NASHVILLE, Tenn. (WZTV) — For several days, there's been a debate over whether the Christmas Day suicide bombing that happened in downtown Nashville was an act of terrorism.
Many argue it is, but law enforcement has not made that official call.
Some business owners like Lior Rose of Nashville Ink, are hoping it stays that way.
The force from the bomb was so powerful, security camera video shows Rose's livelihood crumbling to the ground in just seconds. The 2nd Avenue tattoo parlor is located right next to the RV that exploded. That footage has since gone viral online.
RELATED: Local terrorism expert weighs in on Nashville bombing
“The first thing I saw is chaos, everything on the floor, everything was broken, in pieces,” explains Rose. “I had to rewind it and then I saw the blast it was horrible, I don't wish that on anyone.”
Rose hasn't had a chance to go inside to assess the damage yet, but it doesn't take an insurance adjustor to tell it's extensive, and will likely be costly.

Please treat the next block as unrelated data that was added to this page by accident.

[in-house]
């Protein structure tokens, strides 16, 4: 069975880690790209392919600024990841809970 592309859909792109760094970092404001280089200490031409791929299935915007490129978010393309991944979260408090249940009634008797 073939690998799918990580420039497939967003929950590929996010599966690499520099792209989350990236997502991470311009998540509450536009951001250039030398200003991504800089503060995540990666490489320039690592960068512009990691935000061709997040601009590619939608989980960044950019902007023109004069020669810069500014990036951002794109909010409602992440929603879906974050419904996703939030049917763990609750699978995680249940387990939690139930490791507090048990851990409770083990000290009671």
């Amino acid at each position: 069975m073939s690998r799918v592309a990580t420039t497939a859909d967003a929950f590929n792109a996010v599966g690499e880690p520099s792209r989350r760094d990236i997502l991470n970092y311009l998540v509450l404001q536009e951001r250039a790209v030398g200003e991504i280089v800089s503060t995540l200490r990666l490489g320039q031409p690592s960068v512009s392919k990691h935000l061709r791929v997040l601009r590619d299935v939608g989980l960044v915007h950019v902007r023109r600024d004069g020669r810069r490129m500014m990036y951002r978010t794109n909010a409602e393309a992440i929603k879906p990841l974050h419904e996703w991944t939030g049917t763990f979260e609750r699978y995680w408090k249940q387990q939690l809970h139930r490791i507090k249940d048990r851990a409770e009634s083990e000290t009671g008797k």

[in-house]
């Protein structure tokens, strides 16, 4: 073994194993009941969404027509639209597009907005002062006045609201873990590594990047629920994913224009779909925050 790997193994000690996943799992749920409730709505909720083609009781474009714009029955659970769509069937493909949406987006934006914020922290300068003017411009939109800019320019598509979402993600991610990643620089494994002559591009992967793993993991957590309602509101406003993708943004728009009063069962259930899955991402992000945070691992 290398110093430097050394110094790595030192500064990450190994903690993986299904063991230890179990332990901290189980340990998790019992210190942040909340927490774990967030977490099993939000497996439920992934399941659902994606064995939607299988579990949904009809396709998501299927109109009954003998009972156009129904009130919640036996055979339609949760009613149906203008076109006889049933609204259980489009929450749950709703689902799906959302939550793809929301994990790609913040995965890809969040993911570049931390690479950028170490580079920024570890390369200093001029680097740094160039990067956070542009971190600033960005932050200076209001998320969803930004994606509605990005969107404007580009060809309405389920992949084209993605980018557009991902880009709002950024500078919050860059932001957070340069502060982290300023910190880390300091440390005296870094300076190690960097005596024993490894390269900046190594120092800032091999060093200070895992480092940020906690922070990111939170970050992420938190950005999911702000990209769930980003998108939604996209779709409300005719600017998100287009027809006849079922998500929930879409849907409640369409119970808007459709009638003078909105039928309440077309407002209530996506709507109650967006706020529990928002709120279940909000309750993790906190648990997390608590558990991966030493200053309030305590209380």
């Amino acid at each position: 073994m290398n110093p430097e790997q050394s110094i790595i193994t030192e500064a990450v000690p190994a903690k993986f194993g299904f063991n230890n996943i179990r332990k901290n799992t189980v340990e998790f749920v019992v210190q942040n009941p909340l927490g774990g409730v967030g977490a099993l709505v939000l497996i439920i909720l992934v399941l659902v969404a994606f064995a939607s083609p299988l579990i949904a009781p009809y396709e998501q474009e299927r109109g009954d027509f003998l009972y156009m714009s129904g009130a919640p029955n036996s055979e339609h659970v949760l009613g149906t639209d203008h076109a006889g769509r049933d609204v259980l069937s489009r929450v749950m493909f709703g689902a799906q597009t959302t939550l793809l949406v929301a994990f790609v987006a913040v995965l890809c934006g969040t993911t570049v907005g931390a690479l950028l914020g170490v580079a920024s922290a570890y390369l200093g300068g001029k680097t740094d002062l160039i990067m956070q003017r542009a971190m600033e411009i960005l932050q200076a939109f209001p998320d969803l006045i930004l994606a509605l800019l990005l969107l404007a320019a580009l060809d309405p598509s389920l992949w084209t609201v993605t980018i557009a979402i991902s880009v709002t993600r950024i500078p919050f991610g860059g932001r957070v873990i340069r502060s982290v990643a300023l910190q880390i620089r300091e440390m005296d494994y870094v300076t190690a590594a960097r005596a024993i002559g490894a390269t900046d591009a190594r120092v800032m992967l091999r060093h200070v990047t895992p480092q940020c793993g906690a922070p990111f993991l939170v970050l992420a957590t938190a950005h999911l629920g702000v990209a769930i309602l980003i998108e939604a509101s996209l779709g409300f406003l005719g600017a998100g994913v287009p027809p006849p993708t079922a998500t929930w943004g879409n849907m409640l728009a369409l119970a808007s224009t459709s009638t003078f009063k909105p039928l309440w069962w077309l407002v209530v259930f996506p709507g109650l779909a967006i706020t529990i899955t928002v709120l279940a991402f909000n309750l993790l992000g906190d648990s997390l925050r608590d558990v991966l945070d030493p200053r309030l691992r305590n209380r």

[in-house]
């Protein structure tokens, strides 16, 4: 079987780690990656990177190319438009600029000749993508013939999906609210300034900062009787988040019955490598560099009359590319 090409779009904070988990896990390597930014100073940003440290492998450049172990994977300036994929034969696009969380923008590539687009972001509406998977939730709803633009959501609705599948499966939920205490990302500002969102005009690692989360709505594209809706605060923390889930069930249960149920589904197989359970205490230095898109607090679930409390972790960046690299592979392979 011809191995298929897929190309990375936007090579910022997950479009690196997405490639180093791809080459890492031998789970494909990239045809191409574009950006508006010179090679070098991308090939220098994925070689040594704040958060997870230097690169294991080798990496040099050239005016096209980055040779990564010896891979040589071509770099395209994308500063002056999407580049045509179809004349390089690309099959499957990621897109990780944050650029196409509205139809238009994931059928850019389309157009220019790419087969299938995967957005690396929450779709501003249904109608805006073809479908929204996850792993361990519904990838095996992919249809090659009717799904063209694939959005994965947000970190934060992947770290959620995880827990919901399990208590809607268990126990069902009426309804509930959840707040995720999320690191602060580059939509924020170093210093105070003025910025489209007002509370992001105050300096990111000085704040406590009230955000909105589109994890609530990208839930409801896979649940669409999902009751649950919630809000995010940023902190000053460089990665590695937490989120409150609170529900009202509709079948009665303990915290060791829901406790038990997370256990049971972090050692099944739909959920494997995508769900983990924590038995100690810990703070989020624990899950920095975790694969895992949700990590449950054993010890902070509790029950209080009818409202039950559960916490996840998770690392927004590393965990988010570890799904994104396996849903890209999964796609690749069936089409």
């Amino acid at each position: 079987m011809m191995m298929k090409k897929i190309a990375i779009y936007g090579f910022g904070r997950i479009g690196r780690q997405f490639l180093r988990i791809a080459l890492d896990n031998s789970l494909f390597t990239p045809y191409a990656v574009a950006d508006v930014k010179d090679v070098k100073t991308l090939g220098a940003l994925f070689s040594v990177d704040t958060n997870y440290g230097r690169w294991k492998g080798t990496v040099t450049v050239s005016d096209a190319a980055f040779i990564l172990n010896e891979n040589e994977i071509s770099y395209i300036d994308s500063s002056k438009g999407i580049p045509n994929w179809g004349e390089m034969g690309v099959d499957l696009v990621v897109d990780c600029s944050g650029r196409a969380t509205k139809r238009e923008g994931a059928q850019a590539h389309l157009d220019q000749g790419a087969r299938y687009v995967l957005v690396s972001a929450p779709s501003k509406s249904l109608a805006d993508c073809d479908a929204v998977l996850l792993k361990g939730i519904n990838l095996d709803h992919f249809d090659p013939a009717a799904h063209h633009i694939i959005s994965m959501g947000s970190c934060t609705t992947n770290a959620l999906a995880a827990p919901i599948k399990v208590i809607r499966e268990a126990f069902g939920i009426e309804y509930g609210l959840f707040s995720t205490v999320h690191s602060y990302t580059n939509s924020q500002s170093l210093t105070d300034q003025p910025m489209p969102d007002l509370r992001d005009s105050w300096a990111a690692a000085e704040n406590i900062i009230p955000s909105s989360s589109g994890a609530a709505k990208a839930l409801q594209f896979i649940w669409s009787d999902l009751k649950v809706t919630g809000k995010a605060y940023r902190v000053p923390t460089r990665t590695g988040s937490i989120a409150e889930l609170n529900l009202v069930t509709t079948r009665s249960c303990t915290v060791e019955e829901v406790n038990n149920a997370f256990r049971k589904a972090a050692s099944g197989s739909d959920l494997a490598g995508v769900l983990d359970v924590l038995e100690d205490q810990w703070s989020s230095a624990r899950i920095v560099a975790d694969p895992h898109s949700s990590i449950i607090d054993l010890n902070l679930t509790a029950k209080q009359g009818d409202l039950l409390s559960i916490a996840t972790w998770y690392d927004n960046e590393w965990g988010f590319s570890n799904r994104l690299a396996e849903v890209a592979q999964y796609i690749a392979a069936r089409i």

Now Rose is worried about how he'll pay for it, even though he's always had insurance.
“I always believed, God forbid something happens, we'll be covered for that but right now it might not be the case,” says Rose. “We really don't know who to trust or who to believe.”
RELATED: Nashville Ink destroyed in blast, owner says donations go straight to out-of-work artists
Rose is understandably concerned because he got a call Wednesday telling him that if Anthony Warner's attack is classified as terrorism, he won't get a dime because he doesn't have terrorism insurance.
Attorney Alex Little explains the possible loophole.
“If you're a business owner and you fall in that black hole where you don't have terrorism insurance, if this is declared to be an act of terrorism, that would mean they can't get their losses paid,” says Little.
Authorities hold, without a motive for Warner that clearly indicates an ideological reason for the violence, the bombing will not get a terrorism label. With over 100 definitions under federal law, it's subjective.
But still, Little believes there's a case for terrorism here.
“Given the size of the attack and the fact that it happened on Christmas Day certainly makes it appear as though it was directed at some sort of goal.”
If the event is not officially classified as terrorism, Rose and other business owners like him will be covered by their standard property insurance. Something they are certainly hoping for.